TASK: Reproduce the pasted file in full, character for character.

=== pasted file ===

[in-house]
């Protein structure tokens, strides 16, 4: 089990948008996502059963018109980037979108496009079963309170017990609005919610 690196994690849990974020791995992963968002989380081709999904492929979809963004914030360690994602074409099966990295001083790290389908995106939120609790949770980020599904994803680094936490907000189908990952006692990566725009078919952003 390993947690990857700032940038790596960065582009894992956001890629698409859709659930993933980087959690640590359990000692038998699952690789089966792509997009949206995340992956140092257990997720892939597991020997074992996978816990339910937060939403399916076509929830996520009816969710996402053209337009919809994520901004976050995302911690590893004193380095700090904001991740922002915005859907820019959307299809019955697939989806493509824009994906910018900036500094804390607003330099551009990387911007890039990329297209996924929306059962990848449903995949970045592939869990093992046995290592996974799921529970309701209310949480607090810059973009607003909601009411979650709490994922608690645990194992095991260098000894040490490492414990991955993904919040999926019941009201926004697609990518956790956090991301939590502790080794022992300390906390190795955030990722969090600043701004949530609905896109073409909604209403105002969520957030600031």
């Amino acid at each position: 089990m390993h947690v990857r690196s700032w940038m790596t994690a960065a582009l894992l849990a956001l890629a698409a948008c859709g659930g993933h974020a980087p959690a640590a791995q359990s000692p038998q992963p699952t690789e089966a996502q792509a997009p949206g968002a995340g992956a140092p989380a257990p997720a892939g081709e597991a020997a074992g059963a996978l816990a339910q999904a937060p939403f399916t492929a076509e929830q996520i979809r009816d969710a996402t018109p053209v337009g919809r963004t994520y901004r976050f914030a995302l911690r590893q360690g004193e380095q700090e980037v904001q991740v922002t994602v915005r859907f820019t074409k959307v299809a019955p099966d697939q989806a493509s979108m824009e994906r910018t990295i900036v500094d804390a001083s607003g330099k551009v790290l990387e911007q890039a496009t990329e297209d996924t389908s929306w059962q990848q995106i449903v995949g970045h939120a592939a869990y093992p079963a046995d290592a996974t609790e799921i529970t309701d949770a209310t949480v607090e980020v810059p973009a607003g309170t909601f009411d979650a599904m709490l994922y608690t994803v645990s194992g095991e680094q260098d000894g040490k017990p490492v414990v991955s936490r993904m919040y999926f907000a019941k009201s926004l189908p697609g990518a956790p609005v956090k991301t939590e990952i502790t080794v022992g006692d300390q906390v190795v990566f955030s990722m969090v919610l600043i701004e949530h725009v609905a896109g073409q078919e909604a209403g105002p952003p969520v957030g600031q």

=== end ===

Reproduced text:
[in-house]
């Protein structure tokens, strides 16, 4: 089990948008996502059963018109980037979108496009079963309170017990609005919610 690196994690849990974020791995992963968002989380081709999904492929979809963004914030360690994602074409099966990295001083790290389908995106939120609790949770980020599904994803680094936490907000189908990952006692990566725009078919952003 390993947690990857700032940038790596960065582009894992956001890629698409859709659930993933980087959690640590359990000692038998699952690789089966792509997009949206995340992956140092257990997720892939597991020997074992996978816990339910937060939403399916076509929830996520009816969710996402053209337009919809994520901004976050995302911690590893004193380095700090904001991740922002915005859907820019959307299809019955697939989806493509824009994906910018900036500094804390607003330099551009990387911007890039990329297209996924929306059962990848449903995949970045592939869990093992046995290592996974799921529970309701209310949480607090810059973009607003909601009411979650709490994922608690645990194992095991260098000894040490490492414990991955993904919040999926019941009201926004697609990518956790956090991301939590502790080794022992300390906390190795955030990722969090600043701004949530609905896109073409909604209403105002969520957030600031």
């Amino acid at each position: 089990m390993h947690v990857r690196s700032w940038m790596t994690a960065a582009l894992l849990a956001l890629a698409a948008c859709g659930g993933h974020a980087p959690a640590a791995q359990s000692p038998q992963p699952t690789e089966a996502q792509a997009p949206g968002a995340g992956a140092p989380a257990p997720a892939g081709e597991a020997a074992g059963a996978l816990a339910q999904a937060p939403f399916t492929a076509e929830q996520i979809r009816d969710a996402t018109p053209v337009g919809r963004t994520y901004r976050f914030a995302l911690r590893q360690g004193e380095q700090e980037v904001q991740v922002t994602v915005r859907f820019t074409k959307v299809a019955p099966d697939q989806a493509s979108m824009e994906r910018t990295i900036v500094d804390a001083s607003g330099k551009v790290l990387e911007q890039a496009t990329e297209d996924t389908s929306w059962q990848q995106i449903v995949g970045h939120a592939a869990y093992p079963a046995d290592a996974t609790e799921i529970t309701d949770a209310t949480v607090e980020v810059p973009a607003g309170t909601f009411d979650a599904m709490l994922y608690t994803v645990s194992g095991e680094q260098d000894g040490k017990p490492v414990v991955s936490r993904m919040y999926f907000a019941k009201s926004l189908p697609g990518a956790p609005v956090k991301t939590e990952i502790t080794v022992g006692d300390q906390v190795v990566f955030s990722m969090v919610l600043i701004e949530h725009v609905a896109g073409q078919e909604a209403g105002p952003p969520v957030g600031q």